The ranger noted “the renegades white and Indians” caused “lots of damage” from their fire practices, and recommended they be shot. “Every time you catch one sneaking around in the brush like a coyote, take a shot at him,” he wrote.

Now, new legislation marks a sea change back towards traditional knowledge.

With record-breaking fire seasons as the new norm, the state of California in 2020 partnered with federal agencies to commit to burn a million acres of forest land annually by 2025. 

That action plan—aimed at improving the health and resilience of the state's forested landscapes— is ultimately what led state sanctioned encouragement of controlled fires, or so-called good fire.

Many states in the American southeast have long employed controlled burns and lenient liability laws to keep wildfires in check. From 1998 to 2018, 70% of all prescribed fire was in the Southeast, according to a Department of Forest study. California’s controlled burn action plan is modeled after Florida, which burns 2.1 million acres a year between landowners and private agencies.

Wildland Fire Open Data

Launched in April 2020, the National Interagency Fire Center’s wildland fire open data site makes information on wildfire activity across the U.S. publicly available. During its first year, the most popular dataset—providing information on wildfire perimeters—was accessed 3 billion times. And demand for this information continues to grow. During the record-setting 2021 wildfire season, the perimeter dataset was accessed 1.2 billion times in July and August alone.

Survey assesses fire departments’ readiness for handling wildland fires

Fifth Needs Assessment shows some progress but continuing gaps in fire department resources

This Fifth Fire Service Needs Assessment Survey was conducted by NFPA beginning in 2020 and concluding in 2021. It follows earlier surveys completed in 2001, 2005, 2010, and 2015. A total of 2,969 fire departments responded to the survey, with approximately 75 percent responding online and 25 percent filling out the paper version. Overall, the response rate was 11 percent, ranging from a 7 percent response from fire departments protecting populations of less than 2,500 to a 39 percent response from fire departments protecting populations of 500,000 or more. The previous Needs Assessment report included additional state-level reporting. NFPA will be working in the coming months to produce these types of reports for selected states.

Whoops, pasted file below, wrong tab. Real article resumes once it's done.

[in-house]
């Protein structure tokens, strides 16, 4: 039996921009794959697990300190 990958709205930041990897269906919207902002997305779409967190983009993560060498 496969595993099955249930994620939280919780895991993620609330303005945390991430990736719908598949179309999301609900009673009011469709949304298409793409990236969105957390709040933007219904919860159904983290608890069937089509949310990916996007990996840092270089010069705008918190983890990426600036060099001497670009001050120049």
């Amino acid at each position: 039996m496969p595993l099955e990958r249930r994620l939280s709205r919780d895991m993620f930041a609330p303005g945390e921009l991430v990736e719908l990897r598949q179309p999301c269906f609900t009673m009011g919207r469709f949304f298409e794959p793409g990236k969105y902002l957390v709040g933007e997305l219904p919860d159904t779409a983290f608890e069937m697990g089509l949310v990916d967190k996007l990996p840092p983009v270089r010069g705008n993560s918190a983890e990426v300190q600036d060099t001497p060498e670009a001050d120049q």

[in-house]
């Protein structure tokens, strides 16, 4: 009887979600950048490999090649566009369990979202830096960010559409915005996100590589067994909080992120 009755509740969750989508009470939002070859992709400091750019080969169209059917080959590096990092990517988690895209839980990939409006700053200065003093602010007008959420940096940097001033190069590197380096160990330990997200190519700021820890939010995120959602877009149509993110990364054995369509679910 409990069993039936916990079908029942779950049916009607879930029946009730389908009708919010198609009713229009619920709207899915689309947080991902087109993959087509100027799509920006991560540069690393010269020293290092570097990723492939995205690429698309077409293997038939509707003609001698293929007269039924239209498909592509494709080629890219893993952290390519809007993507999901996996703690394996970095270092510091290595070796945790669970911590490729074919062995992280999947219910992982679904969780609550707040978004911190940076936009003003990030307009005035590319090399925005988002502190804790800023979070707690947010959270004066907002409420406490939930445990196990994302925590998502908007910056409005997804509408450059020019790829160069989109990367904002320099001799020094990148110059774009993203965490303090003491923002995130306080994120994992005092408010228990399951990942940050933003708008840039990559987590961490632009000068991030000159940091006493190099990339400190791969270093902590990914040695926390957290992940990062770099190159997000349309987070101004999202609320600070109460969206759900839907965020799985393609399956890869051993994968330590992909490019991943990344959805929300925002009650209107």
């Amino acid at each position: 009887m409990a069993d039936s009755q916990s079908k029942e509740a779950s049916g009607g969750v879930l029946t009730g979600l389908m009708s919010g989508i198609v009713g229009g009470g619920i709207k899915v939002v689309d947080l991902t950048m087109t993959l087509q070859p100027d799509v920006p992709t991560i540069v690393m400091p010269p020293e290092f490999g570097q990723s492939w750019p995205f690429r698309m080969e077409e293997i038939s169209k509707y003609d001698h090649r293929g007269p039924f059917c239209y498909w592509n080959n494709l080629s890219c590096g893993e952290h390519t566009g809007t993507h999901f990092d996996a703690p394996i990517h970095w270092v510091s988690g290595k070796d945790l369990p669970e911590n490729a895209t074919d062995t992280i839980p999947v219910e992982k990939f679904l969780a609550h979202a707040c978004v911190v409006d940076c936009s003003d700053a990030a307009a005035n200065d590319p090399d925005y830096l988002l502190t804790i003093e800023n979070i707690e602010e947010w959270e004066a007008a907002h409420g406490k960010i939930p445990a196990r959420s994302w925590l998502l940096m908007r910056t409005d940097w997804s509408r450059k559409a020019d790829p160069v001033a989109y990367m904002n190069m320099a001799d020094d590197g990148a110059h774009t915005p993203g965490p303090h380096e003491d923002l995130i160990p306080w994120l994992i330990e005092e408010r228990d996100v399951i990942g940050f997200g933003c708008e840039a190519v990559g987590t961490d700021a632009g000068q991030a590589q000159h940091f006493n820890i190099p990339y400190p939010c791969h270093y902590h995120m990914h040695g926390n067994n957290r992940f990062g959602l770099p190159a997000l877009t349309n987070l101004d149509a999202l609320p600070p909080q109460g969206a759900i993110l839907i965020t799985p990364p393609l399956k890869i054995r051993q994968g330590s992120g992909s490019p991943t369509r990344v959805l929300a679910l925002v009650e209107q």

This report shows that while some fire service needs have been declining, many have remained constant or increased. Fire service needs exist for departments of all sizes and in every area, including staffing, training and certification, facilities, apparatus, personal protective equipment (PPE); and health and wellness. In general, the smaller the community protected, the greater the need. 

Interactive survey results can be found here:

Meetings and Trainings

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The Northeast Regional Strategy Committee (NE RSC) delivers articles and stories each month that demonstrate the collaborative efforts of agencies, organizations and communities supporting and promoting the three goals of the Cohesive Strategy: Restoring Resilient Landscapes, Creating Fire Adapted Communities and Responding to Wildfire. 
This news update is our primary communication tool with our partners and the public. Looking for more Northeast Region Cohesive Strategy information or past published news update issues? Go to:
GOT NEWS? Does your agency, organization or community have a wildland fire management project or event you'd like to see featured in the NE RSC News Update? Tell us about it! Submissions should be sent by the end of each month to appear in the next monthly issue. Just email to Larry Mastic.
Key Contacts:
Dave Celino

Chief Fire Warden
Mass. Dept. of Conservation and Recreation

Larry Mastic
Coordinator, Northeast Region
Cohesive Wildland Fire Management Strategy

Important Links
Retrieving Northeast (NE) and National Cohesive Strategy (CS) documents and reports
All things CS plus past NE Regional Strategy Committee news updates